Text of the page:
A massive robbery of nearly 38,000 cancer drugs from a warehouse in Mexico City points to a growing sophistication in the country’s lucrative black market for medicine, with those involved reacting to specific shortages and carrying out highly targeted operations.
On October 17, authorities in Mexico City announced the arrest of two suspects after they were spotted discarding 27 plastic bags in the streets of Azcapotzalco, a municipality located in the capital. Officials later confirmed the bags were filled with some 8,000 boxes of five different pediatric oncology medications, about a fifth of the drugs taken in the robbery 10 days earlier on October 7, according to a news release.
The anti-cancer drugs, specifically licensed to treat children, were taken from a warehouse in Mexico City's district of Iztapalapa, according to Mexico’s Federal Commission for the Protection against Sanitary Risk (Comisión Federal para la Protección contra Riesgos Sanitarios — COFEPRIS).
Between 10 to 15 armed men arrived at the warehouse before dawn in five vehicles. Two hours later, they left with the drugs in hand, according to C4NoticiasMx.
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The gunmen threatened, beat, and restrained warehouse workers before locking them up, according to the media outlet, which had access to confidential documents from Mexico City’s Attorney General’s Office.
Although the warehouse belonged to private pharmaceutical company Novag Infancia, the armed group targeted drugs intended for exclusive use by public health agencies, COFEPRIS announced in its health alert.
The drugs "cannot be attained in private pharmacies, private hospitals or via the internet and social media networks," COFEPRIS announced in its health alert.
The regulator added that such medicines should not be used by the public, stating that their safety could no longer be guaranteed, as a result of their unknown transport and storage conditions since being taken from the warehouse.
President Andrés Manuel López Obrador later said the stolen drugs had originally come from Argentina and were particularly difficult to acquire.
Mexico has been increasingly importing such medicines from abroad, in the midst of domestic production complications, which have included bacterial infections and poor production practices discovered by COFEPRIS at manufacturing plants.
The nation has also seen a recent spate of high-profile thefts of medical goods, including a highway robbery of over 10,000 doses of flu vaccine for the public health sector. Gunmen also intercepted a truck carrying 20 dialysis machines in Mexico City.
InSight Crime Analysis
While the robbery of the cancer drugs was particularly striking in terms of its scale and sophistication, widespread shortages in Mexico of expensive drugs used to treat chronic diseases could be leading desperate buyers to the country's already substantial black market for medicine.
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Andrés Castañeda Prado, coordinator of health and wellbeing at the anti-corruption group Nosotrxs, told InSight Crime that thefts intended to feed the black market usually take place on a significantly smaller scale, with many stolen products destined for use in legally registered private clinics.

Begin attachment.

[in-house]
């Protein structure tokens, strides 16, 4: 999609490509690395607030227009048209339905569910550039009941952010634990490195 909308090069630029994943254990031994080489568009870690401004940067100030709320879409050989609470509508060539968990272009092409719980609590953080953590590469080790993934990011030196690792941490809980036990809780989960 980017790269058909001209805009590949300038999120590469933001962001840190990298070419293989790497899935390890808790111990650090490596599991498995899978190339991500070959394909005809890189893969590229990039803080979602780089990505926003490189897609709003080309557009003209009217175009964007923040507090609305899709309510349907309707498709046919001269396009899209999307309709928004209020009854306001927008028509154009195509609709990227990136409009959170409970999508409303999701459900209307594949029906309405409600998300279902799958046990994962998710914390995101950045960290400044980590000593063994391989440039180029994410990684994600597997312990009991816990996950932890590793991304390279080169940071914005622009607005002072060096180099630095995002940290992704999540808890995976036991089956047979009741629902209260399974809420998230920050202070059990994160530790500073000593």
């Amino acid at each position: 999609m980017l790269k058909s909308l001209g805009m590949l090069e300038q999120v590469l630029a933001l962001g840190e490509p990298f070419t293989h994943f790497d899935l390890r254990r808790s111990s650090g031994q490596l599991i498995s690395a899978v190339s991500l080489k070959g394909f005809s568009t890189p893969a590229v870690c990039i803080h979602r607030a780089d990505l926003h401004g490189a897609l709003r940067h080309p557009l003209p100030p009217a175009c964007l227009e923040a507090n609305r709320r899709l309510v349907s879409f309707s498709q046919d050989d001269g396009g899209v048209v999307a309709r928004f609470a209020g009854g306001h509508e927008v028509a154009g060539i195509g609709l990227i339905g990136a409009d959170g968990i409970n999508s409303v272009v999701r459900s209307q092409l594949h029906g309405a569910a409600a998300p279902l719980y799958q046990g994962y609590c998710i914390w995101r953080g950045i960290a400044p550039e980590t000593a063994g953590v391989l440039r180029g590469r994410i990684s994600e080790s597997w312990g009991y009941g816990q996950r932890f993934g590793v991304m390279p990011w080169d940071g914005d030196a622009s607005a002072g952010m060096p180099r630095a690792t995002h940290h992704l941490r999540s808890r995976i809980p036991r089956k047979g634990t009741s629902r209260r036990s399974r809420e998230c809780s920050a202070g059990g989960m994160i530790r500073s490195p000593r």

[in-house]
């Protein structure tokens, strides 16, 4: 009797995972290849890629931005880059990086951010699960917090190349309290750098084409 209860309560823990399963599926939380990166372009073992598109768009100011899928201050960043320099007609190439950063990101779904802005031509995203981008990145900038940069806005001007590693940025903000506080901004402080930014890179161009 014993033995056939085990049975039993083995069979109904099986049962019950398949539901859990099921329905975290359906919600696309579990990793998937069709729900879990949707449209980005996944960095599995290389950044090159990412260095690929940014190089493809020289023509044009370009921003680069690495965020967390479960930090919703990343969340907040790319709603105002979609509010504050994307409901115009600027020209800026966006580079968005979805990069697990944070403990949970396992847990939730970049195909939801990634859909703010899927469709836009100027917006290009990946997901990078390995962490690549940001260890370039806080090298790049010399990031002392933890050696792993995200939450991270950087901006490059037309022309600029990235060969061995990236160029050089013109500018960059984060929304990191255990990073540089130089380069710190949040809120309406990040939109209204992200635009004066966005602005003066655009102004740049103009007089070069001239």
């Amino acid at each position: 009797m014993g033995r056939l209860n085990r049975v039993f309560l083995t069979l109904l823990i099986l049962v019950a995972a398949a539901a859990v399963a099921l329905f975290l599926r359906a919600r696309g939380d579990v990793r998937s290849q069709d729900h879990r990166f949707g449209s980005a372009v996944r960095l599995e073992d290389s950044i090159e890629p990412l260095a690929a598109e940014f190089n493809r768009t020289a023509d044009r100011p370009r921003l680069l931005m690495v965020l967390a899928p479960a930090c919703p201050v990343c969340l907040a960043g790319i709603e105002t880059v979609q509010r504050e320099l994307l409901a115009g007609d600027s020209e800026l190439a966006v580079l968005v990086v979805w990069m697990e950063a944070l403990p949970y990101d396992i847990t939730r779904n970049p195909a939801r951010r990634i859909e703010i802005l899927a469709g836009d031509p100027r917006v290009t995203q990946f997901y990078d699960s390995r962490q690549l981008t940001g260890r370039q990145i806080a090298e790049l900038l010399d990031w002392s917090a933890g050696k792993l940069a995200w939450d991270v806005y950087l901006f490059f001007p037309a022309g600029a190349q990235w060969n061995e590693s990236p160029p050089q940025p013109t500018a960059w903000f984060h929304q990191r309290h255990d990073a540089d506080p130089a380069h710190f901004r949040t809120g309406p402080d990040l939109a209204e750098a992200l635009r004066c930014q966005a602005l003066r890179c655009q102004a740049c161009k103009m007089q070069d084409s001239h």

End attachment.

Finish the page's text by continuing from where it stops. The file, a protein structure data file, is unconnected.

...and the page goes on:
“To reduce costs, the clinics use stolen supplies,” he commented, adding that such businesses typically collaborate with intermediaries who have access to the black market.
However, the volume of medication stolen in the cancer-drug robbery indicates the group responsible knew when and where to strike and specific products to target, strongly suggesting the gunmen had inside information and a guaranteed buyer lined up.
While recognizing that this robbery was highly unusual, Castañeda claimed current market conditions make such operations possible in Mexico.
Earlier this year, Nosotrxs published a report on how health institutions across Mexico had been struggling to access critical drugs, most notably those used to treat severe chronic illnesses and immunologic diseases. The study recognized that over a quarter of medication shortages recorded in the nation came from Mexico City alone.
The AMLO administration has faced increasing criticism for medical scarcities since it made changes to how medical products could be purchased last year.
Castañeda also confirmed reports that shortages of anti-cancer drugs had risen significantly during the COVID-19 pandemic.
The armed group in question stole just under 3,000 doses worth of daunorubicin, a chemotherapy drug that is taken via intravenous injection, and over 4,000 packets of dacarbazine, another chemotherapy drug that must be administered by a trained medical professional to avoid malicious side effects.
If a patient were to arrive at a hospital with one of these products, even if sourced from the black market, his or her doctor might administer it without question, due to similarities between medication destined for the public health sector and that circulating on the private market, according to Castañeda.
“Nobody is going to question the patient. They can scratch off the label or erase it,” he said.
Patients in such severe cases would also likely already have a close, trusting relationship with their doctor, Castañeda added.
“There is a market for these medicines, because if somebody with economic resources has a sick child, they will do whatever it takes to find the medicine," he said.